Youth= early 90s =Halifax, for me. It’s where I was on December 6, 1989, the day nine women were shot at Montreal’s Ecole Polytechnique. It’s where I was when the Berlin wall fell, when the Soviet Union ceased to exist, when the line in the sand was crossed, when the Charlottetown accord failed, and, sadly, where I was when the Blue Jays won their first world series.
It’s where I learned that cowering under a store awning doesn’t work when it’s rainy all day long. It’s where I fell in love for the first time, and also where I returned when I was heartbroken.
I recently encountered the show “Portlandia” and the delightful song in the first episode, the “Dream of the 90s.” I had a very nineties nineties, especially the first half in Halifax. A friend recently described the post-university year we spent, separately, in Vancouver as “a kind of exile from Halifax.” That’s certainly how it felt.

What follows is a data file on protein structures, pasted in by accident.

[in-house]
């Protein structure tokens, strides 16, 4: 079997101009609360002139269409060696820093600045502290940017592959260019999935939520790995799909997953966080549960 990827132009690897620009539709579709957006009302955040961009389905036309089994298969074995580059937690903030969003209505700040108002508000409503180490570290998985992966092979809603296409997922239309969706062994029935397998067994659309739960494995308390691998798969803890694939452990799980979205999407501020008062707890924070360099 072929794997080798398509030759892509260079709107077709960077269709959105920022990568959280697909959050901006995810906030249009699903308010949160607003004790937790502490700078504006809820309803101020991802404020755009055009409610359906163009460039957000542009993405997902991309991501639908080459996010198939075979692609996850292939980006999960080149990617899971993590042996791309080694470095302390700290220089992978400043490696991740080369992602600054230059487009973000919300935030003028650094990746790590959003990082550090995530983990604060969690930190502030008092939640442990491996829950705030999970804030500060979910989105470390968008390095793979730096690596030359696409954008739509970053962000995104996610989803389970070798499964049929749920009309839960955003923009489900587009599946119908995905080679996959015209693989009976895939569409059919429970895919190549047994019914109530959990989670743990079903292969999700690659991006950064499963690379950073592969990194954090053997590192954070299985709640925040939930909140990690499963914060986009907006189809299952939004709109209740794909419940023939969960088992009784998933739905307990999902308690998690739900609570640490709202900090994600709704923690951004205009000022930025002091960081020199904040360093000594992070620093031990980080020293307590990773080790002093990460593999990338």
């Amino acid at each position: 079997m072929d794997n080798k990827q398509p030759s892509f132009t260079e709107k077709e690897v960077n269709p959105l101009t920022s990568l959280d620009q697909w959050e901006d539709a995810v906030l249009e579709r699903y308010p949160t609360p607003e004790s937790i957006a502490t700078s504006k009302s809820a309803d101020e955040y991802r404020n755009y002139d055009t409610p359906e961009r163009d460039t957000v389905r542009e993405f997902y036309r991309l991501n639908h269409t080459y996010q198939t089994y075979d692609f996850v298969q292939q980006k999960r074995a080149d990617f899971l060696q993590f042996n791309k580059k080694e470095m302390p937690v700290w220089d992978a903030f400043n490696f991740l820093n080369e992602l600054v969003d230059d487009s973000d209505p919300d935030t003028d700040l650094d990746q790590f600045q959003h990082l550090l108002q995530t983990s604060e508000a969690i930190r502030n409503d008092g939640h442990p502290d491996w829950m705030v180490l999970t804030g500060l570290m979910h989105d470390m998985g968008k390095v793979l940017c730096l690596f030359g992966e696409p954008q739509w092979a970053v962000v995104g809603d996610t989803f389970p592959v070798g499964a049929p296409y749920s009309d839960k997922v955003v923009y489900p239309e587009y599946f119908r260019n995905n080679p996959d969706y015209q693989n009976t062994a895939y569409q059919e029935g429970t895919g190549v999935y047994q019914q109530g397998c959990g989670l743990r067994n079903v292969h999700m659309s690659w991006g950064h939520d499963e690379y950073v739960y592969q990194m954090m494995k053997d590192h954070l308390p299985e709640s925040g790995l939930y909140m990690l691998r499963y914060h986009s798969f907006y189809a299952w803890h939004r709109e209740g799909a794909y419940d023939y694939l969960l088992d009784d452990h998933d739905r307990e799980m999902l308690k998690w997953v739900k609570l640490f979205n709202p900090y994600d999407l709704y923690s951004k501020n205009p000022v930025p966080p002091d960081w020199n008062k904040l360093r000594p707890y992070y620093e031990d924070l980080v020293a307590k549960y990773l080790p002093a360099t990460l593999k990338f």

Halifax always felt like an optimistic place to me, where if there was something you wanted to do there was probably a niche for you to do it in. In a new article in the Chronicle-Herald , Brent Toderian, former chief planner of Vancouver, says, “Halifax is well-positioned to become a model for the other mid-sized Canadian cities — not just for ‘coolness’ but more importantly for well-designed, smart, sustainable city-making.”
Love that town? Absolutely. And wish it well, just like any other past love.